We recommend taking the secondary route in-between the two villages and not the main one: a little bit distant but your eyes will appreciate it!
Martina Franca is the biggest town with respect to the neighboring ones, suitable for shopping but also with one of the most original city centers in the area. The Baroque style reigns here! All you need to do is observe the San Martino cathedral so as to remain fascinated by one of the highest examples of this style.
The alleys are a maze similar to that of an Arab medina, only by getting lost can one get the impression of how this agglomerate of houses could have preserved themselves all this while: the old grannies contemplating about passers-by while sitting in front of their doorsteps, the votive windows of saints placed in various angles of the neighborhoods and the alleys, so narrow that only one person at a time can pass…
The kids are tired and most of all hungry. We then bump into Gaonas almost by chance, a restaurant in the heart of Martina Franca. The young and friendly owner, nonetheless chef of the restaurant proposes a really inviting meal. The portions are of such unique aesthetic class, real works of art and their taste is nonetheless, here the traditional cuisine is made sublimely. In short, the paradise of taste/savory exists in Martina Franca!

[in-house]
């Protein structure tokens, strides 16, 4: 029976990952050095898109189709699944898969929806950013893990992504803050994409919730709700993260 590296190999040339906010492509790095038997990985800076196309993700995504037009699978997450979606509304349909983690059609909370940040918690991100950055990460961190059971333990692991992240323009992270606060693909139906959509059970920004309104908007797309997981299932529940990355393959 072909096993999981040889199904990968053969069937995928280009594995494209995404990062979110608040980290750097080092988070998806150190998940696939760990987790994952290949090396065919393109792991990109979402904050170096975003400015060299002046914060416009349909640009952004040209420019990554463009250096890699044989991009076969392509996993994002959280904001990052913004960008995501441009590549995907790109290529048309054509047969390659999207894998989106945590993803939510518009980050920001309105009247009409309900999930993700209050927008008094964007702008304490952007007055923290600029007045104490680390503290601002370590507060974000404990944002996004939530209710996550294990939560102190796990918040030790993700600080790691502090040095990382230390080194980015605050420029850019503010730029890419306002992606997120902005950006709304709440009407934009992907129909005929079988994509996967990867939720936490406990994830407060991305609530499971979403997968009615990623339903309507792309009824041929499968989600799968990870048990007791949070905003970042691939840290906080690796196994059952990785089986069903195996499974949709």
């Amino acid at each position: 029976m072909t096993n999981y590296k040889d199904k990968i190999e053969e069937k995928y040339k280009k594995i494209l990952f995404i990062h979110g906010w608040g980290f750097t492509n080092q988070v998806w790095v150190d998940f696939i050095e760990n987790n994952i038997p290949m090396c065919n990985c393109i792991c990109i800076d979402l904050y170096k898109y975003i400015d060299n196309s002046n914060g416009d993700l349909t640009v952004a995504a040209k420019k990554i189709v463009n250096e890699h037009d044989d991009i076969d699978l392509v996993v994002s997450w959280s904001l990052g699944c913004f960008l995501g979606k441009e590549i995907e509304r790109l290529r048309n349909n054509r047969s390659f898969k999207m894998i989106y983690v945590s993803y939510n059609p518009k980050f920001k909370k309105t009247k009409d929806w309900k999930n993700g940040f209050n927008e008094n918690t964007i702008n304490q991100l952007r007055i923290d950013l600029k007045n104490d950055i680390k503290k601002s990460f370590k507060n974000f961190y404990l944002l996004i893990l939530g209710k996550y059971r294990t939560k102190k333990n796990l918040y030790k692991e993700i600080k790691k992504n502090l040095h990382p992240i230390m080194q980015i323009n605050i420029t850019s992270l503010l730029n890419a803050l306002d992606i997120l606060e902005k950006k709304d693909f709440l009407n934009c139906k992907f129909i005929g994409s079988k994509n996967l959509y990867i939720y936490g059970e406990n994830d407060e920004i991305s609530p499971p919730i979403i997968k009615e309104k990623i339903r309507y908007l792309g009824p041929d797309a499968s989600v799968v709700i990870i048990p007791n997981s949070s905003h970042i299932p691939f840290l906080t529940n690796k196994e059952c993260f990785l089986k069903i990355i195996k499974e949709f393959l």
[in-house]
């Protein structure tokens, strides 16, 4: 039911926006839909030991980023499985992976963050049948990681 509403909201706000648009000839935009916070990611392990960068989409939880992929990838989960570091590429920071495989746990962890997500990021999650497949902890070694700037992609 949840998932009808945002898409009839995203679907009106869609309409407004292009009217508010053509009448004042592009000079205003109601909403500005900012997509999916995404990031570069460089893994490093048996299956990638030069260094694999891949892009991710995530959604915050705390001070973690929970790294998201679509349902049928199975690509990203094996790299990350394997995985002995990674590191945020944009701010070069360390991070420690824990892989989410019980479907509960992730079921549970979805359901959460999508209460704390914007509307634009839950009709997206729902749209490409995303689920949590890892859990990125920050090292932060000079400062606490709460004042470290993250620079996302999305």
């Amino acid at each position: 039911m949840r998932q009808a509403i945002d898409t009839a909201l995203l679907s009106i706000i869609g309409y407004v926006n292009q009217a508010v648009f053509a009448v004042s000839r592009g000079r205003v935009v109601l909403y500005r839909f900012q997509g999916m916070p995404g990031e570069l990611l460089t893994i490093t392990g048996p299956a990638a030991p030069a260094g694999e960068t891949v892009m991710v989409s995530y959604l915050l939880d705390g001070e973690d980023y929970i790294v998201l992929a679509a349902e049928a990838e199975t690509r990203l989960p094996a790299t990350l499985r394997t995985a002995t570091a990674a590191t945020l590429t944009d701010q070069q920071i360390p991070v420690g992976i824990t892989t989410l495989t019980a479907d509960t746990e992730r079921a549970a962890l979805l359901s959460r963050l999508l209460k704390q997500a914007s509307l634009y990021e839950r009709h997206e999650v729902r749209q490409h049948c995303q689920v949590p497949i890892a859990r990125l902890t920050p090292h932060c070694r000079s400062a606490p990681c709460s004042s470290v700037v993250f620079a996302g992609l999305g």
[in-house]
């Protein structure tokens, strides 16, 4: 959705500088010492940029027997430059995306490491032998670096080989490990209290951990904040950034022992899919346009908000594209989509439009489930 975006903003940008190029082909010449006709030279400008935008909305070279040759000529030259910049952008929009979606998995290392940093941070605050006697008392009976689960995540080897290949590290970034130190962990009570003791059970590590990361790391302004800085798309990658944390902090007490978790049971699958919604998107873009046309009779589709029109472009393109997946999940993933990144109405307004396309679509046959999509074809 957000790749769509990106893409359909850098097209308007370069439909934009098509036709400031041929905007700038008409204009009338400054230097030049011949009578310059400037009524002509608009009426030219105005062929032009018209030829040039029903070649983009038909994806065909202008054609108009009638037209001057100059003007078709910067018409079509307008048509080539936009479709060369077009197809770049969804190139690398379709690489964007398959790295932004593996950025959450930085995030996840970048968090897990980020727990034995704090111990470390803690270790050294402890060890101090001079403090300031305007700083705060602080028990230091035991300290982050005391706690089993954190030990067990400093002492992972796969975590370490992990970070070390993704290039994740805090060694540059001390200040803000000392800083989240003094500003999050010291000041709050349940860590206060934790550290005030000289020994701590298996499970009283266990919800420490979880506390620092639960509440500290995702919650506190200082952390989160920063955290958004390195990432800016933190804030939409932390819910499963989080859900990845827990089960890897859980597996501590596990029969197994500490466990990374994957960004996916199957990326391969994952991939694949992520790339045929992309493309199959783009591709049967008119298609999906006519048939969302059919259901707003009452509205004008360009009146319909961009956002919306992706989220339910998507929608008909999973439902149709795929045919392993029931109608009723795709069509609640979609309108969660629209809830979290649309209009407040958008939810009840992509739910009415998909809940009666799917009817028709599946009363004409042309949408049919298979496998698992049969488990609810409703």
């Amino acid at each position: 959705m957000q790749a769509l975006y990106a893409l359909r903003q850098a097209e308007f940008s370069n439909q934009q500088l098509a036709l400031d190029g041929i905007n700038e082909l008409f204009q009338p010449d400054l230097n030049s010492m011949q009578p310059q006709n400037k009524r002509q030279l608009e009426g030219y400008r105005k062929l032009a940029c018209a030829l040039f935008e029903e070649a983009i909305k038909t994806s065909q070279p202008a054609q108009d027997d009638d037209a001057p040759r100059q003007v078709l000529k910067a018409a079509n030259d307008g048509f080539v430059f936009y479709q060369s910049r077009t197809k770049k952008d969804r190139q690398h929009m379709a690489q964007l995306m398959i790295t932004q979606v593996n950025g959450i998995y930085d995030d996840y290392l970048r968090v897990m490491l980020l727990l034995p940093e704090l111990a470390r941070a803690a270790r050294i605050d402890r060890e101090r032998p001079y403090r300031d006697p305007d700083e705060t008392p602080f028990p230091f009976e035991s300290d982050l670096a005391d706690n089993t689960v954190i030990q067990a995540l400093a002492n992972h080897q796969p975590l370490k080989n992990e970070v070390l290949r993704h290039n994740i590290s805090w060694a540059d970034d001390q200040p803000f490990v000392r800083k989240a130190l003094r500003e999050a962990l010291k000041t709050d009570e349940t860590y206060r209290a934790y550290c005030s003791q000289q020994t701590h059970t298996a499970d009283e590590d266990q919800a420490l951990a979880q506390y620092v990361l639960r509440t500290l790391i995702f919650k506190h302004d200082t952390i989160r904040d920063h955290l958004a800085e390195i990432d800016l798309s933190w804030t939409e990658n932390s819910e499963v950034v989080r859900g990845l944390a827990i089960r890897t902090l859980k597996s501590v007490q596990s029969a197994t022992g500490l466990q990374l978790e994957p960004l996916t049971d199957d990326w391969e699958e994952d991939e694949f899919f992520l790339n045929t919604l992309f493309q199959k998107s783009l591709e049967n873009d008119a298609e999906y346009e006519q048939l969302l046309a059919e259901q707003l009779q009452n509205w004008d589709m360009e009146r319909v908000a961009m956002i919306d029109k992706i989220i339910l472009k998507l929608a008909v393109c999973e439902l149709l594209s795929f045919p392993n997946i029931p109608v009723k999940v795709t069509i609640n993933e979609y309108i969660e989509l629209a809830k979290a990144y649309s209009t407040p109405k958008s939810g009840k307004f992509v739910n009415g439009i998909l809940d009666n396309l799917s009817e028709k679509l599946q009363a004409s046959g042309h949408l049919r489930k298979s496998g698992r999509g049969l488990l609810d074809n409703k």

In the afternoon we end our Tour of Valle d’Itria at Cisternino: we park the car not too far from the city center and take a walk without any worries through the silent alleys of incomprehensible names in their local dialect: “u panténe”, “bère vecchie”, “scheledd”…
The white color still engulfs our eyes but every town has its originality: here, in-between doors and windows, there are blue details which surround this enchantment.
Cisternino is famous also for its many butcheries which transform into real and proper open-space restaurants, with candlelit tables dotted along the alleyway and the fresh meat directly chosen from the counter (including rabbit and horse meat!).
Puglia also helps us to relax the mind and slow down the pace of our city legs. So, we stop in one of the many characteristic bars along the panoramic side of the town for an aperitif. With the Valle d’itria in front of us and dotted with many small trulli at sunset and a good glass of wine on your lips, red, like this sky, all we can do is contemplate the greatness of this spectacle for our eyes with infinite serenity.
In the second part we will recount our trip to: Matera, Lecce, the seaside cities of the Adriatic coast, the safari Zoo and Ostuni.